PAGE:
Language between linguistics and politics: The case of Bosnian, Croatian, Montenegrin, and Serbian

Professor Vesna Požgaj Hadži (University of Ljubljana)
Friday, May 23, 2014 - 3:30pm
Miller 301

Turbulent social and political circumstances in the Western South Slavic language area caused the disintegration of Yugoslavia and the formation of new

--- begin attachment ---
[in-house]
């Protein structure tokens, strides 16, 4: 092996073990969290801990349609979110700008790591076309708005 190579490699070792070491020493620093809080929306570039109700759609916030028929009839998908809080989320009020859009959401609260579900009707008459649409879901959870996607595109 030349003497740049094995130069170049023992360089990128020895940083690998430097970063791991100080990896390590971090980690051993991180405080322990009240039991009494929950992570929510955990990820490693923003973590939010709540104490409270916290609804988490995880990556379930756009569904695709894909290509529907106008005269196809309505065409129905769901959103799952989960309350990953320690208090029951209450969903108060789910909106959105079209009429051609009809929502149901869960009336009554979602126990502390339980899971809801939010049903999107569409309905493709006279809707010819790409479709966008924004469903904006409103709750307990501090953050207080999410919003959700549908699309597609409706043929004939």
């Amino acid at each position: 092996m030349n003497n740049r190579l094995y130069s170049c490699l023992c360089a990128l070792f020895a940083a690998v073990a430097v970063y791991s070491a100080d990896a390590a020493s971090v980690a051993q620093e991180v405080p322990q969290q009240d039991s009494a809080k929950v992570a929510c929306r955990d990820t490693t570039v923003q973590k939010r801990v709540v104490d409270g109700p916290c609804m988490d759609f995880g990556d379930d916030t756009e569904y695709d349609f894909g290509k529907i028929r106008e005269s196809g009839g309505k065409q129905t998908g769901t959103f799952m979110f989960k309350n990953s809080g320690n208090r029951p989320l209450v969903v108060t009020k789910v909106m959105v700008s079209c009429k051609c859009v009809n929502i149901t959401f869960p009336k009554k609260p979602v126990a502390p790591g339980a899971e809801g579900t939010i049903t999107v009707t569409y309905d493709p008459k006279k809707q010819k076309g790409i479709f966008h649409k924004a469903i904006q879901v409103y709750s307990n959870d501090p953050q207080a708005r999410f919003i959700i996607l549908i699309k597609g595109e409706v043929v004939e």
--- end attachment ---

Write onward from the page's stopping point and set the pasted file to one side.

countries in the 1990s, which of course had a major influence on the change of language status and on changes in the languages themselves. This is when linguistic issues became politicized; the communicative function of language was replaced with the symbolic, and those involved in language planning equated language with national identity. The result of these events was the “death” of the prestigious Serbo-Croatian language and the emergence of new standard languages based on the Štokavian dialect (Bosnian, Croatian, Serbian and Montenegrin). In this lecture, after a short description of the linguistic identity of the Serbo-Croatian language, the focus will be on the representation of the linguistic situations and language policies in the newly-formed states after 1991 (in Croatia, Serbia, Bosnia and Herzegovina, and Montenegro). We conclude that the language policies of the newly-formed states of former Yugoslavia have encountered many problems, including some elementary issues of standardization. Finally, we conclude that the future will not bring convergence and that language policies will depend on the general political situation in the region.

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